Employer Must Provide Information Before, Not After, Loudermill Hearing

Employer Must Provide Information Before, Not After, Loudermill Hearing

Written on 09/20/2019
Will Aitchison

The town of Auburn, Massachusetts and the Massachusetts Coalition of Police are parties to a collective bargaining agreement. One of the members of the Coalition is dispatcher Maureen MacLean.

The Town begin investigating MacLean about a call she took on July 11, 2017. The investigation expanded into MacLean’s conduct on other calls and resulted in MacLean being placed on administrative leave. As the investigation proceeded, the Coalition requested a copy of all of the relevant audio recordings and investigatory documents with respect to the calls. While the Town partially complied with the request, it redacted certain documents and refused to provide others.

The Coalition filed an unfair labor practice complaint against the Town, claiming the failure to produce the complete investigatory file violated its obligation to share information about topics relevant to the bargaining process and grievances. The Town demurred, contending that as the requests were made in anticipation of a pending Loudermill due process hearing, it had no obligation to produce them.

An administrative law judge with the Massachusetts Labor Commission disagreed with the Town. The ALJ began with the proposition that “if a public employer possesses information that is relevant and reasonably necessary to an employee organization in the performance of its duties as the exclusive collective bargaining representative, the employer is generally obligated to provide the information upon request of the employee organization. The Commonwealth Employment Relations Board has long held that a union’s right to receive relevant and reasonably necessary information is derived from the statutory obligation of parties to engage in good faith collective bargaining.

“The Town contends that because Loudermill hearings derive from the United States Constitution, and not from the parties’ collective bargaining agreement, the Town was not obligated to provide the Coalition with the withheld information prior to MacLean’s Loudermill hearing because that hearing did not involve contract negotiations, grievance processing, or contract administration. Based on this contention, the Town asserts that the Coalition did not attend MacLean’s Loudermill hearing as the exclusive bargaining representative, but was there solely as a representative of an individual employee. The Town also asserts that the Coalition was not entitled to pre-hearing discovery of the requested information in advance of MacLean’s Loudermill hearing because that was an informal proceeding which has different procedural rules from full evidentiary hearings.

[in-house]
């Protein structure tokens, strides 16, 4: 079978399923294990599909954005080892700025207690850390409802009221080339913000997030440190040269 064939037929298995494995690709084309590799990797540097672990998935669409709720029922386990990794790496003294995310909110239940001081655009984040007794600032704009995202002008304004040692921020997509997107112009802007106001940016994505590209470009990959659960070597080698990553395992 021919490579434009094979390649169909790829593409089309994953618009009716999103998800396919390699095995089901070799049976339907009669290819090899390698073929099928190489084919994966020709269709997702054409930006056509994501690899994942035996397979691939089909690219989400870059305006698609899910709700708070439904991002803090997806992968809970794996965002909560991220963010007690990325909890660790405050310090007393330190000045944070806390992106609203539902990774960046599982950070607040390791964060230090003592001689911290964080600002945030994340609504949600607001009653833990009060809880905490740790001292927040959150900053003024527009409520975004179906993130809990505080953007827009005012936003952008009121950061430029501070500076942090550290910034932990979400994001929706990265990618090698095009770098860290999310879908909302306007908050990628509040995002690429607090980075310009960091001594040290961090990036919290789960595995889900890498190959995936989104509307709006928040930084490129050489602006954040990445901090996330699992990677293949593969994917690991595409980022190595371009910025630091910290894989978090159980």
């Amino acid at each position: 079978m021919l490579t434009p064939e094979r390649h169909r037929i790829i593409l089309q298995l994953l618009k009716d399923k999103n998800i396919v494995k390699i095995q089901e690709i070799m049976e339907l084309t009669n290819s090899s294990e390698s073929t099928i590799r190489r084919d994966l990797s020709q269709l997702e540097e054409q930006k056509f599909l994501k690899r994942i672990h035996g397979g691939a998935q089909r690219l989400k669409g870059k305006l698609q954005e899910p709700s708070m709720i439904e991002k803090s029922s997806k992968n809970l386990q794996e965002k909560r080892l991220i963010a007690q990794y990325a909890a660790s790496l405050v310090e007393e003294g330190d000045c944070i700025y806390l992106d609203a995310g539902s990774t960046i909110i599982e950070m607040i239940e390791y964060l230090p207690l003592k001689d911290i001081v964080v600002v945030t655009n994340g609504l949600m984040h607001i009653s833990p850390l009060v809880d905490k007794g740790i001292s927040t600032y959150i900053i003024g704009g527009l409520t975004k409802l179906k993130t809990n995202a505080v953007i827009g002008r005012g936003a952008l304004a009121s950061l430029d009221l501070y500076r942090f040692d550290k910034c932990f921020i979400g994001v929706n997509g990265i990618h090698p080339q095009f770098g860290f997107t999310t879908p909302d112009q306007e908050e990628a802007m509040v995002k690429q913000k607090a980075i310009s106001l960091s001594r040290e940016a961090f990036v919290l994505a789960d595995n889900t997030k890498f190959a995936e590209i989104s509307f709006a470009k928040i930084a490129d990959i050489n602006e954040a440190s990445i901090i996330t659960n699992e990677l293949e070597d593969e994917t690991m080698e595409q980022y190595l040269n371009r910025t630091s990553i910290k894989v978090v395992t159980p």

“I disagree with the Town’s contention that the Coalition was not entitled to receive the requested information prior to MacLean’s Loudermill hearing. First, the information sought by the Coalition was relevant to carry out its statutory duties in representing MacLean at the Loudermill hearing because it pertained to the terms and conditions of her employment with the Town. Although the Town maintains that the Coalition was not entitled to the requested information because the grievance arbitration procedures of the parties’ collective bargaining agreement did not apply to MacLean’s Loudermill proceeding, the relevancy standard does not require the existence of pending negotiations or pending grievances as a condition precedent to the Coalition’s right to the requested information.

“I find that the information requested by the Coalition was relevant for the Coalition in the execution of its duties as the exclusive bargaining representative of unit members because the requests for information related directly to the Town’s discipline and eventual termination of MacLean.

“Once a union shows that the requested information is relevant and reasonably necessary to its duties as bargaining agent, the employer has the burden of demonstrating that its concerns about disclosure of the information are legitimate and substantial. Nothing in the record shows that the Town possessed good faith concerns about confidentiality related to disclosure of the requested information. In fact, none of the Coalition’s multiple requests for information specifically sought confidential methods, tactics, or law enforcement practices used by the Town that could have impeded the Town’s ability to investigate MacLean. Without more evidence, the Town is unable show that its disclosure of the requested information would have prejudiced the confidential nature of its operations.

“Thus, I find that the Town’s decision not to disclose the requested information did not outweigh the Coalition’s need for that information to represent MacLean at her disciplinary hearings, including the Loudermill proceeding.”

Town of Auburn, 2019 WL 3574289 (MA LRC ALJ 2019).